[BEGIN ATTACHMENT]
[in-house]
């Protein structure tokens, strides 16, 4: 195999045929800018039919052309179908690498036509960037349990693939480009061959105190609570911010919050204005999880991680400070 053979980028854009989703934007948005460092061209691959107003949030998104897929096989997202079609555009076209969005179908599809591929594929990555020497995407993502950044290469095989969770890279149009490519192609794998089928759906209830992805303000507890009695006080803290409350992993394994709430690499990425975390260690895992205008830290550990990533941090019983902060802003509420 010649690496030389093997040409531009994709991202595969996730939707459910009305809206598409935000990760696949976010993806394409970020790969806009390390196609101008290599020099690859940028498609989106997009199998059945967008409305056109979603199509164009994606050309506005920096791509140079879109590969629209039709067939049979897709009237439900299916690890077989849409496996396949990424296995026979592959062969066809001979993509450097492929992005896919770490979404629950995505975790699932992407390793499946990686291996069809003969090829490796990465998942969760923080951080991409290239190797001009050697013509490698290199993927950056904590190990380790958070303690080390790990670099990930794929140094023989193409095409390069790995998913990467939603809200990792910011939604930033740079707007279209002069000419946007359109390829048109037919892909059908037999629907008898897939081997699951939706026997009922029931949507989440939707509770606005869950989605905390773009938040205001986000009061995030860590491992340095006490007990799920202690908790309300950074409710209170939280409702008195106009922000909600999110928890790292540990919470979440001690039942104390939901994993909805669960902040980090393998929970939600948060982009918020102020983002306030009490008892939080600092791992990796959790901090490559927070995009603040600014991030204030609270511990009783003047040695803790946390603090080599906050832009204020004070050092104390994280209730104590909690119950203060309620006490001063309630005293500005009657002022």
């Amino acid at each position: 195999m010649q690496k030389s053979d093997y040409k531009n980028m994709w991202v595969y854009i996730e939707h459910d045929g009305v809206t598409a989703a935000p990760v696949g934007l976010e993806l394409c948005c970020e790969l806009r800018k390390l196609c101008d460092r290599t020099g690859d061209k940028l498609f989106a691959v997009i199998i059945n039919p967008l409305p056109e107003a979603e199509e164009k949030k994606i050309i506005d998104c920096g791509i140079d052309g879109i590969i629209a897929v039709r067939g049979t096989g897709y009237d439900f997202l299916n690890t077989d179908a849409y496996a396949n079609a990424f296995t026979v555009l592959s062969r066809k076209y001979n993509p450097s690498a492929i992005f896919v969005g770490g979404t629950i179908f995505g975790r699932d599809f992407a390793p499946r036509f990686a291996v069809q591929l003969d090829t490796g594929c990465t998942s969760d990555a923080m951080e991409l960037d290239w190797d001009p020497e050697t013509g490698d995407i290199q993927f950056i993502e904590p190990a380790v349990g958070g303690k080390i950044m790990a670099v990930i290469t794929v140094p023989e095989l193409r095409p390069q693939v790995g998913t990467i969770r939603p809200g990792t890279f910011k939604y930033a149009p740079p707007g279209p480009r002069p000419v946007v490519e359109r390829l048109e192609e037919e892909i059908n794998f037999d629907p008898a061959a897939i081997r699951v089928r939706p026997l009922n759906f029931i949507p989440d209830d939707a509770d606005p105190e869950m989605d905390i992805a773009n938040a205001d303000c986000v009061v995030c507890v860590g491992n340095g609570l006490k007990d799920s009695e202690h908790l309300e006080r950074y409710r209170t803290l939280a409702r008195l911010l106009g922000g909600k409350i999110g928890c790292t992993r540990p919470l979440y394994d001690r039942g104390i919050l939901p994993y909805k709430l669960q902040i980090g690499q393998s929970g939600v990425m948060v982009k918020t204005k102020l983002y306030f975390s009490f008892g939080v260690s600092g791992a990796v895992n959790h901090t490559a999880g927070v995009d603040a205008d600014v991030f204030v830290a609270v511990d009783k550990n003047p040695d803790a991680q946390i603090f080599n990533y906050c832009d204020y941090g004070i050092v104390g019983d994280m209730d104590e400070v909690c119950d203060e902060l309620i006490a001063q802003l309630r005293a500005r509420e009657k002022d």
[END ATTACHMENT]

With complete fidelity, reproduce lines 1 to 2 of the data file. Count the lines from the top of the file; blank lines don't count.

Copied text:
[in-house]
């Protein structure tokens, strides 16, 4: 195999045929800018039919052309179908690498036509960037349990693939480009061959105190609570911010919050204005999880991680400070 053979980028854009989703934007948005460092061209691959107003949030998104897929096989997202079609555009076209969005179908599809591929594929990555020497995407993502950044290469095989969770890279149009490519192609794998089928759906209830992805303000507890009695006080803290409350992993394994709430690499990425975390260690895992205008830290550990990533941090019983902060802003509420 010649690496030389093997040409531009994709991202595969996730939707459910009305809206598409935000990760696949976010993806394409970020790969806009390390196609101008290599020099690859940028498609989106997009199998059945967008409305056109979603199509164009994606050309506005920096791509140079879109590969629209039709067939049979897709009237439900299916690890077989849409496996396949990424296995026979592959062969066809001979993509450097492929992005896919770490979404629950995505975790699932992407390793499946990686291996069809003969090829490796990465998942969760923080951080991409290239190797001009050697013509490698290199993927950056904590190990380790958070303690080390790990670099990930794929140094023989193409095409390069790995998913990467939603809200990792910011939604930033740079707007279209002069000419946007359109390829048109037919892909059908037999629907008898897939081997699951939706026997009922029931949507989440939707509770606005869950989605905390773009938040205001986000009061995030860590491992340095006490007990799920202690908790309300950074409710209170939280409702008195106009922000909600999110928890790292540990919470979440001690039942104390939901994993909805669960902040980090393998929970939600948060982009918020102020983002306030009490008892939080600092791992990796959790901090490559927070995009603040600014991030204030609270511990009783003047040695803790946390603090080599906050832009204020004070050092104390994280209730104590909690119950203060309620006490001063309630005293500005009657002022």